The Canadian Theatre Critics Association is pleased to announce this year’s winners of the Nathan Cohen Awards for Excellence in Critical Writing.
Nathan Cohen (1923-1971) is often regarded as Canada’s preeminent theatre critic. Cohen wrote for the Toronto Star from 1959 to 1971, where he reviewed plays across the country and internationally, and was also a critic and host for CBC Radio and Television. Known for his tough-minded and insightful criticism, Cohen played a key role in raising professional standards for Canadian theatre during the postwar era. The CTCA’s major awards for critical writing are named in his honour.
This year’s awards were adjudicated by veteran Chicago Tribune theatre critic Chris Jones and former Globe and Mail critic and two-time Nathan Cohen Award winner Deirdre Kelly.
There are three awards: Outstanding Review, Outstanding Critical Essay, and Outstanding Emerging Critic.
Outstanding Review: This award celebrates outstanding achievement in a written or verbal review of a particular production or productions by a Canada-based writer.
The 2022 recipient of the Nathan Cohen Award for Outstanding Review is Barbara Gabriel for her review of “Cottagers and Indians” by Drew Hayden Taylor, entitled “Haunted History in Cottage Country,” originally published by Capital Critics Circle and re-published by The Theatre Times.
Barbara has elected to donate her prize money to Water First Education & Training, a charity which supports Indigenous communities in addressing critical water challenges.
The 2022 runner-up for the Nathan Cohen Award for Outstanding Review is Martin Morrow for his review of “Uncle Vanya” at Crow’s Theatre, published in The Globe and Mail.
From adjudicator Chris Jones:
“My winner is the review of ‘Cottagers and Indians,’ which I think really captures the commitment and the sardonic humor of the piece under review. I’ve long been fascinated by this kind of experiential lede that draws in readers and then makes a transition to a more traditional voice so the piece can do what reviews need to do. This difficult linkage is seamless in this piece and quite beautifully achieved. I’m with every word and I go exactly where the critic wants me to go.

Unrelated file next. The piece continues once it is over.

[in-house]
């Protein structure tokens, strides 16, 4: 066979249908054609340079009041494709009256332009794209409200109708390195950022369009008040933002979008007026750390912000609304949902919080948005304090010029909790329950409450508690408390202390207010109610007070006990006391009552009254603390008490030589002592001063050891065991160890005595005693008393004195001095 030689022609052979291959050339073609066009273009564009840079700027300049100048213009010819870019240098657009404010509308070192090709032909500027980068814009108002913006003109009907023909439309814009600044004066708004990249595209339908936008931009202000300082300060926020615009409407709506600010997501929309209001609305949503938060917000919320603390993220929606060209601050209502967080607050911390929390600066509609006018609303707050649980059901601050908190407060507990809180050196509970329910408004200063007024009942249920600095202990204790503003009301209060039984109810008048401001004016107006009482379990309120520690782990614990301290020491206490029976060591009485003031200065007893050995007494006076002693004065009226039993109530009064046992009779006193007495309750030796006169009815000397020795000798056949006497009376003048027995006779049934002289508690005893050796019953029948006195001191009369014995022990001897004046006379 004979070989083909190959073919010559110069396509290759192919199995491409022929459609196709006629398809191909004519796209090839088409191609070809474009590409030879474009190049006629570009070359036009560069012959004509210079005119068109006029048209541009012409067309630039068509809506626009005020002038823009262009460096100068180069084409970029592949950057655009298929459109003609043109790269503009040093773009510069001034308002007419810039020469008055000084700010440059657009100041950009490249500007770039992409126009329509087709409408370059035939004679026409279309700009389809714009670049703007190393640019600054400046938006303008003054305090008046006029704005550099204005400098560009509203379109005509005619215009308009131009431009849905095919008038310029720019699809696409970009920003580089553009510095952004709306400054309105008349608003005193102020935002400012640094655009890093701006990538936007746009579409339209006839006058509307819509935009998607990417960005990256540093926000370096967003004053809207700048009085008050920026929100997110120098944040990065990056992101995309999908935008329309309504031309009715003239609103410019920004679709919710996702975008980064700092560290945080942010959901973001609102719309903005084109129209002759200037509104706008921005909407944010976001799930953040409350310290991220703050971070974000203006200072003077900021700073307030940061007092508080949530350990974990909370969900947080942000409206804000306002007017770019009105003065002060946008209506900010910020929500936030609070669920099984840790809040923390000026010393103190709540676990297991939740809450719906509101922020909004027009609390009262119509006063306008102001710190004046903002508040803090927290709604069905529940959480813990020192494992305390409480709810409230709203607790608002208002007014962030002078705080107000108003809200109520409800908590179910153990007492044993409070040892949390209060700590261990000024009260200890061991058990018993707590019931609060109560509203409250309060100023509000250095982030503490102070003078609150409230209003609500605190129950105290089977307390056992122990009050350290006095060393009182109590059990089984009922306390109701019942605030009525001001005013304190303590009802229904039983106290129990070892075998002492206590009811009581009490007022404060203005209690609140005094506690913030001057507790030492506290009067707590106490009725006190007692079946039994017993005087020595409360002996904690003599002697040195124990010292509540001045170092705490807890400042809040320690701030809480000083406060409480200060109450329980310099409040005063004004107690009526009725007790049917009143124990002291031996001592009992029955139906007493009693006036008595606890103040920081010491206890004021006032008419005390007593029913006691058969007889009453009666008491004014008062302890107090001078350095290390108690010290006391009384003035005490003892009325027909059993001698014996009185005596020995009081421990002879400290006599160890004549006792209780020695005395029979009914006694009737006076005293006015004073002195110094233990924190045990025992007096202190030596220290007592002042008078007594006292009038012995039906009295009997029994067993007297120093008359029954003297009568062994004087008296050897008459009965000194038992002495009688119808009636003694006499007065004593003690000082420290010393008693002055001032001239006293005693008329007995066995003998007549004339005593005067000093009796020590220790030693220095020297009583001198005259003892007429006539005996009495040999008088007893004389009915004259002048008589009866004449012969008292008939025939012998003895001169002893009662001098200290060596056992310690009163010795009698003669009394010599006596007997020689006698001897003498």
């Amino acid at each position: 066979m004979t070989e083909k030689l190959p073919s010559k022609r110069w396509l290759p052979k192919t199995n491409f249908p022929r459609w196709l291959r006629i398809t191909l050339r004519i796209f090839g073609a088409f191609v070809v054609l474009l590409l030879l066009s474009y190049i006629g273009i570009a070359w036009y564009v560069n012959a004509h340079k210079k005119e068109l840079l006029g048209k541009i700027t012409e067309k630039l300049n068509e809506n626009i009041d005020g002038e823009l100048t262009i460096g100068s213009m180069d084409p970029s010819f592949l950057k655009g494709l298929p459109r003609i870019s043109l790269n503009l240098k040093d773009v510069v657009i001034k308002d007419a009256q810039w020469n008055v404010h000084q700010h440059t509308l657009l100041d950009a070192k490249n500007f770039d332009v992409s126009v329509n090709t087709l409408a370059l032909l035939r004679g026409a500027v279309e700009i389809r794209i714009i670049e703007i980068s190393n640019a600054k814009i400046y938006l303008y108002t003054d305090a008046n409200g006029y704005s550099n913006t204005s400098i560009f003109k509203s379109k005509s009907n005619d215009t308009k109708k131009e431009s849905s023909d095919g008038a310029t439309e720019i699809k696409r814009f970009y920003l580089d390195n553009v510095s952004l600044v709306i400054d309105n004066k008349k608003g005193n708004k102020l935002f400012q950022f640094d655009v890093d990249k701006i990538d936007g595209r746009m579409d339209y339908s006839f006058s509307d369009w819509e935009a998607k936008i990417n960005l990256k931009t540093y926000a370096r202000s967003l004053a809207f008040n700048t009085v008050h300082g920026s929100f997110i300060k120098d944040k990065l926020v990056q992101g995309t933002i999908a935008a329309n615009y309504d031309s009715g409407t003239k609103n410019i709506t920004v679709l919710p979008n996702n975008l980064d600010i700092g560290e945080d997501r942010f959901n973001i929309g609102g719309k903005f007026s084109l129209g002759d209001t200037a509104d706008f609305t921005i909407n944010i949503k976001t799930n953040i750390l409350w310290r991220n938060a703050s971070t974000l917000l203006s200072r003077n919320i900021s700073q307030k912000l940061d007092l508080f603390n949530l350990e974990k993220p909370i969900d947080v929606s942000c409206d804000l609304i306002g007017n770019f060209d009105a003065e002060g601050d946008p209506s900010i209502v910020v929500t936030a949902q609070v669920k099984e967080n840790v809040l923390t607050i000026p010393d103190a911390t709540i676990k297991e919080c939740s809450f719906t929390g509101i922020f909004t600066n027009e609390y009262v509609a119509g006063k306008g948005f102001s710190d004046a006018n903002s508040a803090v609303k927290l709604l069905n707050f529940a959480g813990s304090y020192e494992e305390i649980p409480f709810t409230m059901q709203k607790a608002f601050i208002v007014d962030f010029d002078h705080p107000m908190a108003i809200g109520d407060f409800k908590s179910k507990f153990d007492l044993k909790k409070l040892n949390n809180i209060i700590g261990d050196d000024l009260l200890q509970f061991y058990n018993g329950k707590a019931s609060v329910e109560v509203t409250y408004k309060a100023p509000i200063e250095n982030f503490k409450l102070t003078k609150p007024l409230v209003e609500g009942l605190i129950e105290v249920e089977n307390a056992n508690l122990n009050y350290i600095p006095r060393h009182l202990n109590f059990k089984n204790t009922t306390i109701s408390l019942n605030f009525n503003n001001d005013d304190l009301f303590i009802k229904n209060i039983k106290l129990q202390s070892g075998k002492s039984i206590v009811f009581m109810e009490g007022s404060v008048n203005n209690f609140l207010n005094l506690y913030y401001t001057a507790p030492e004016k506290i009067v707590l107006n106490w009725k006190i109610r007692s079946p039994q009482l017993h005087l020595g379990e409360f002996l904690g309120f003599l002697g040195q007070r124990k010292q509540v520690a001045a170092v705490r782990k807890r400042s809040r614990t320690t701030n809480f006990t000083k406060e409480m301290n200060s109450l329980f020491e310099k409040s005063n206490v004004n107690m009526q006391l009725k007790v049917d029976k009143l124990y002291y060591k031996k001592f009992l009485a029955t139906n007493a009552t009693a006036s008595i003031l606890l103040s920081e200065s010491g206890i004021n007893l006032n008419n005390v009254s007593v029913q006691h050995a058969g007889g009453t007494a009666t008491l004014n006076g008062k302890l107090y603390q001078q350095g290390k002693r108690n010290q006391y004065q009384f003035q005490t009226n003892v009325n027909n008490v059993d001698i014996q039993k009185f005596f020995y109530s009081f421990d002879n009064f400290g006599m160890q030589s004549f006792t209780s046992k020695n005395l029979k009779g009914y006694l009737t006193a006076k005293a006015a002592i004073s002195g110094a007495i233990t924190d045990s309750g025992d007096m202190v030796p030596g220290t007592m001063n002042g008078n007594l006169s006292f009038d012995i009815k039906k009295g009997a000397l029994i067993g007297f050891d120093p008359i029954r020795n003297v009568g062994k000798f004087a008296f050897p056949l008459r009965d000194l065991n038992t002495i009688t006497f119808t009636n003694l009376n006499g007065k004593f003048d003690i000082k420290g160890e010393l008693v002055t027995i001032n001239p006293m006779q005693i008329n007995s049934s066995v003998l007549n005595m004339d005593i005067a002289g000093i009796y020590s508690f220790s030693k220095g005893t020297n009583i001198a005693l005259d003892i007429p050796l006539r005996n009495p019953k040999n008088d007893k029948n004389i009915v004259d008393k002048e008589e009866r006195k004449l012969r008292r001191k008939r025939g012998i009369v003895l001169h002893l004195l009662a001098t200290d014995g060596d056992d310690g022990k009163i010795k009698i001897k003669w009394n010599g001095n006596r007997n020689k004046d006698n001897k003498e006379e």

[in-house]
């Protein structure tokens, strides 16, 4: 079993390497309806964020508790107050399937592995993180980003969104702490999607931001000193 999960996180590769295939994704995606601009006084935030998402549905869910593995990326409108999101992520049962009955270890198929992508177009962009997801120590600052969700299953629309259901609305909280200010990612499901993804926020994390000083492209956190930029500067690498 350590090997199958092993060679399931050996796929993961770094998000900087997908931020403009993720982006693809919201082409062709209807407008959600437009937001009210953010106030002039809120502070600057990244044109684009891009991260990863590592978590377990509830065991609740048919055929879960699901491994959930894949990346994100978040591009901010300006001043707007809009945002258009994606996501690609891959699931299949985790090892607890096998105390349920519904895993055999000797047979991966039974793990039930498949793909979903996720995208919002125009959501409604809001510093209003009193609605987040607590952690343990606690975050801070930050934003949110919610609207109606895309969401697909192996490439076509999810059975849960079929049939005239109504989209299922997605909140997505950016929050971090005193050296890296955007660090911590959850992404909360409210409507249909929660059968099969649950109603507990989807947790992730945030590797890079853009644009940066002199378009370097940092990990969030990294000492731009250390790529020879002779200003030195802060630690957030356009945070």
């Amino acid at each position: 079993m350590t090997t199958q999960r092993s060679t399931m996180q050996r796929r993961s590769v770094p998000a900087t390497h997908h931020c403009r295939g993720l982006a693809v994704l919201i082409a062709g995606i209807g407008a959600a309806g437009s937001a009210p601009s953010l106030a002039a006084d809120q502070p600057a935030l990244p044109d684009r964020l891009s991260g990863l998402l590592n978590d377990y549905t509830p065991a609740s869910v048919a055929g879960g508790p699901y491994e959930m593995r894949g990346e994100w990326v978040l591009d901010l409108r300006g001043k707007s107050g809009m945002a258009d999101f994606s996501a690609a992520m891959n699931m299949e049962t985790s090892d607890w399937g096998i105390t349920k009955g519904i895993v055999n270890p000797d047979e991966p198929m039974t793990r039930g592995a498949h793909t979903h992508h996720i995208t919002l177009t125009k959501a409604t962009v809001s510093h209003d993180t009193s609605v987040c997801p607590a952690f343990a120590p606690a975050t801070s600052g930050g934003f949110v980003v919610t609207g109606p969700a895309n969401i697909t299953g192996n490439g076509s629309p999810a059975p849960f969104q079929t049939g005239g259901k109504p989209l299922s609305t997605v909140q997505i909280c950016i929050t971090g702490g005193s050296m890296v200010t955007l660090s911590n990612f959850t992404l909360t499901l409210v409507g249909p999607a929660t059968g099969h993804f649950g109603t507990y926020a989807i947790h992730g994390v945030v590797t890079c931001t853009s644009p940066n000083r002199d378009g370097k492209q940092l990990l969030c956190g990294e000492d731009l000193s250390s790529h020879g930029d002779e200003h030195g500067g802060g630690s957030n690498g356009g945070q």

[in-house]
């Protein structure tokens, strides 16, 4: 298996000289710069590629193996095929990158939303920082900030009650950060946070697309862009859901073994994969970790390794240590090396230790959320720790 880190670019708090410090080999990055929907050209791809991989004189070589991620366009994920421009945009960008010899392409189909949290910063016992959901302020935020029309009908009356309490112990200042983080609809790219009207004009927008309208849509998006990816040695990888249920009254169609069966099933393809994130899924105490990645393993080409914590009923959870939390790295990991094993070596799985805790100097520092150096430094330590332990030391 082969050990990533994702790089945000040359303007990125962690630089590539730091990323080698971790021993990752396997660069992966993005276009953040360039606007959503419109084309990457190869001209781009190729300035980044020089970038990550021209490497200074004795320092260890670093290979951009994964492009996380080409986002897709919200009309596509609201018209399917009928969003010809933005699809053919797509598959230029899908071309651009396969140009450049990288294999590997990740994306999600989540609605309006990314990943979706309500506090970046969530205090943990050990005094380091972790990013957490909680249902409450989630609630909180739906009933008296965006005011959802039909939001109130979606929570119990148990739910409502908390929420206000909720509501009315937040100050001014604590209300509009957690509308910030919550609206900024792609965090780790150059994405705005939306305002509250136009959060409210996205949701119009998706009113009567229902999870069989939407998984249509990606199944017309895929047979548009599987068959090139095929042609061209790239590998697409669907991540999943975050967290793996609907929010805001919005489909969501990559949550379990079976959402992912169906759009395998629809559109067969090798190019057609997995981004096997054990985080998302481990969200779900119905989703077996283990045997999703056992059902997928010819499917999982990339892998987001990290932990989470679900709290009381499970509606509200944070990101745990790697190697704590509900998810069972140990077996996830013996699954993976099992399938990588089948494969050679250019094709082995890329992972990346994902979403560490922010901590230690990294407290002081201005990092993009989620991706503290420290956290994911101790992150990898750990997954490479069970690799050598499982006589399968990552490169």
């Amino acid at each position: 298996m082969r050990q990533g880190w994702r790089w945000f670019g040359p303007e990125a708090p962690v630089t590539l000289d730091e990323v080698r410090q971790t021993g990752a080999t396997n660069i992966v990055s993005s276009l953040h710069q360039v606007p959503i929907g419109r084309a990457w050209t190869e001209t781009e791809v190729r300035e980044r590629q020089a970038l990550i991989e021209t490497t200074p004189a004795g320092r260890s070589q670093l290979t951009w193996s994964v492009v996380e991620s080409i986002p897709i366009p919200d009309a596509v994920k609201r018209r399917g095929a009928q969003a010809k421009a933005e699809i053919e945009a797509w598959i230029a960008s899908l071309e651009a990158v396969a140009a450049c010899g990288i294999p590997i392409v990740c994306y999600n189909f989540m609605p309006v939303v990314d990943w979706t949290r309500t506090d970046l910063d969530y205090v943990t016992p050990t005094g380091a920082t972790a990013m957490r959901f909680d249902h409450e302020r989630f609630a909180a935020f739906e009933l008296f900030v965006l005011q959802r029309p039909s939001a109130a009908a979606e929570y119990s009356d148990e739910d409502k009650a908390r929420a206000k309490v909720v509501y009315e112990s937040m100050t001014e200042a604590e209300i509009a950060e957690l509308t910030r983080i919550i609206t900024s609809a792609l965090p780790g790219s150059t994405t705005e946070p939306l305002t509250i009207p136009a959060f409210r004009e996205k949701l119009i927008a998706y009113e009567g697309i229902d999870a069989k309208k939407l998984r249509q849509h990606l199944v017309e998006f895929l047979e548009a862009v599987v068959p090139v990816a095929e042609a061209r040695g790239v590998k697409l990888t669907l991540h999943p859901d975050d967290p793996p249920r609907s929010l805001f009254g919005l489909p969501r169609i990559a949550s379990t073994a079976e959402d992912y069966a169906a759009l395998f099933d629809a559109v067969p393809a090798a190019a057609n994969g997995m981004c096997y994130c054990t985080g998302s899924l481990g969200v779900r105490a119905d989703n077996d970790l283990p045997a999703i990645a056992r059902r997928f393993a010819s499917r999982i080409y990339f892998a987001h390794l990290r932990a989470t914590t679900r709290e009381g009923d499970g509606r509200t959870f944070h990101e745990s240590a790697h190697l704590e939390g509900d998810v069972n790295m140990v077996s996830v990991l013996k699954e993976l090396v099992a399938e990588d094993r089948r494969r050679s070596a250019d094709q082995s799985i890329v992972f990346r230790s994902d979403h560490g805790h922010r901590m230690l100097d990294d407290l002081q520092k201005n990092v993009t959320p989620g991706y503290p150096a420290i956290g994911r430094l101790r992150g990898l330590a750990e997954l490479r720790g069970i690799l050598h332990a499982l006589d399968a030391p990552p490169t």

“My runner-up is the review of ‘Uncle Vanya,’ which has a spectacularly apt and concise lede and does the very difficult but necessary job of linking Chekhov to the moment. It’s a live-wire piece of writing and quite delicious to read.”
Outstanding Critical Essay: This award celebrates outstanding achievement in a piece of critical writing by a Canada-based writer outside of the traditional review format. This may include features, interviews, trend pieces, editorials, and article series (up to a maximum of 2,500 words cumulatively) written from a critical perspective.
The winner of the 2022 Nathan Cohen Award for Outstanding Critical Essay is J. Kelly Nestruck for his essay, “Shaw vs. Shaw: Why the theatre festival isn’t cancelling the anti-vaxxer playwright,” published by The Globe and Mail.
The 2022 runners-up for the 2022 Nathan Cohen Award for Outstanding Critical Essay are Martin Morrow for his essay, “Playwright Sharon Pollock brought Canadian stories to the stage and loved underdogs,” published by The Globe and Mail; and Signy Lynch for her essay “Performing at Home in the Pandemic: Boca del Lupo’s Plays2Perform@Home Collection,” published in the Canadian Theatre Review.